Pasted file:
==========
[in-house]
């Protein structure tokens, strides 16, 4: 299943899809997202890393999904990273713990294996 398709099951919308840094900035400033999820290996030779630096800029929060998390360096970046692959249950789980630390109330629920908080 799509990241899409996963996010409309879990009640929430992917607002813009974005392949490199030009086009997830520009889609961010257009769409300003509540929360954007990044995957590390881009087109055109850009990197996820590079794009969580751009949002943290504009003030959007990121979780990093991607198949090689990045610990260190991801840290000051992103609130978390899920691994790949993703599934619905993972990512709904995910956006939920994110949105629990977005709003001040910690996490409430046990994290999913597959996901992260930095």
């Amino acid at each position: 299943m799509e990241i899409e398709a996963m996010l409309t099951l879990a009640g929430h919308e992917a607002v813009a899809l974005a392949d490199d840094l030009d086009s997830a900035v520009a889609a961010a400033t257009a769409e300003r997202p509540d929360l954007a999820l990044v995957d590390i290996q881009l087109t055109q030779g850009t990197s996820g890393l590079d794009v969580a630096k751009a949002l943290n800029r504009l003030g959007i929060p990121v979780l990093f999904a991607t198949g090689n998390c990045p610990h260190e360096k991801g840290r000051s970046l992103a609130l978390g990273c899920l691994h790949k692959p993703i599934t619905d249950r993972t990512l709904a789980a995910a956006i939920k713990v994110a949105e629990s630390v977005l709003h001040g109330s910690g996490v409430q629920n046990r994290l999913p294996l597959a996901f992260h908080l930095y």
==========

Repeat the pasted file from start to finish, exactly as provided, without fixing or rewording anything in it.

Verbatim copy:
[in-house]
């Protein structure tokens, strides 16, 4: 299943899809997202890393999904990273713990294996 398709099951919308840094900035400033999820290996030779630096800029929060998390360096970046692959249950789980630390109330629920908080 799509990241899409996963996010409309879990009640929430992917607002813009974005392949490199030009086009997830520009889609961010257009769409300003509540929360954007990044995957590390881009087109055109850009990197996820590079794009969580751009949002943290504009003030959007990121979780990093991607198949090689990045610990260190991801840290000051992103609130978390899920691994790949993703599934619905993972990512709904995910956006939920994110949105629990977005709003001040910690996490409430046990994290999913597959996901992260930095």
């Amino acid at each position: 299943m799509e990241i899409e398709a996963m996010l409309t099951l879990a009640g929430h919308e992917a607002v813009a899809l974005a392949d490199d840094l030009d086009s997830a900035v520009a889609a961010a400033t257009a769409e300003r997202p509540d929360l954007a999820l990044v995957d590390i290996q881009l087109t055109q030779g850009t990197s996820g890393l590079d794009v969580a630096k751009a949002l943290n800029r504009l003030g959007i929060p990121v979780l990093f999904a991607t198949g090689n998390c990045p610990h260190e360096k991801g840290r000051s970046l992103a609130l978390g990273c899920l691994h790949k692959p993703i599934t619905d249950r993972t990512l709904a789980a995910a956006i939920k713990v994110a949105e629990s630390v977005l709003h001040g109330s910690g996490v409430q629920n046990r994290l999913p294996l597959a996901f992260h908080l930095y």